Canberra: Marine pollution at Australia’s largest Antarctic research station exceeded international guidelines for almost 20 years.
The Australian Antarctic Division (AAD) researchers on Thursday published the results of marine sediment analysis around Casey station from 1997 to 2015, reports Xinhua news agency.
It revealed that levels of multiple contaminants, including arsenic, lead and cadmium, exceeded international quality standards for the period.
At locations disturbed by humans the analysis found consistently higher concentrations of contaminants.
“Antarctic research stations such as Casey are likely to pose a moderate level of long-term ecological risk to local marine ecosystems through marine pollution,” the study said.
Established in 1969 and located about 3,800 km south of Perth, Casey is the largest of the AAD’s three research stations on the continent.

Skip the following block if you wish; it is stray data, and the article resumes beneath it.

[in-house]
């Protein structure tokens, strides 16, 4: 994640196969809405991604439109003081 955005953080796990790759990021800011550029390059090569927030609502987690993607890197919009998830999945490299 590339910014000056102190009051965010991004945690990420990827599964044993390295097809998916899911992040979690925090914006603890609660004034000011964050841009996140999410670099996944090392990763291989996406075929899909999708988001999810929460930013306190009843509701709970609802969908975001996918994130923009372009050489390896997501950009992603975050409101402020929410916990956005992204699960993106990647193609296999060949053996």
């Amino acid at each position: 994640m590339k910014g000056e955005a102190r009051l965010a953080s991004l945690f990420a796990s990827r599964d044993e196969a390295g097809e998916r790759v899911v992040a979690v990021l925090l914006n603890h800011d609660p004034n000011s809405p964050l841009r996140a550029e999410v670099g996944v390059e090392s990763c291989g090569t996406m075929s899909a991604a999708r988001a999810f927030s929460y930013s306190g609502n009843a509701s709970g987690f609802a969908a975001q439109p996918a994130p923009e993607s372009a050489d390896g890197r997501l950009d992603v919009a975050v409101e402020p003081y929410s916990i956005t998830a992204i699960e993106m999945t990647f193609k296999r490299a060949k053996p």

Scientists, led by AAD principal research scientist Jonathan Stark, monitored pollution at wastewater outfalls, two former waste disposal sites and the wharf area as well as control locations, measuring the presence of metals, hydrocarbons, nutrients, polychlorinated biphenyls (PCBs) and fire retardant chemicals.
Until 1986, solid waste from Casey was disposed of at a dump site on the foreshore of the nearby Brown Bay.
The research found one of the dumps, which was removed in 2004, “could not have been at a worse place for the environment”.
Stark said a new project is expected to ensure only pure water runs off into the ocean within years.
“Raising awareness of the contamination risks associated with Antarctic stations and implementing monitoring programs for marine environments adjacent to these stations can contribute to informed decision making and the improvement of environmental management practices in Antarctica,” he said.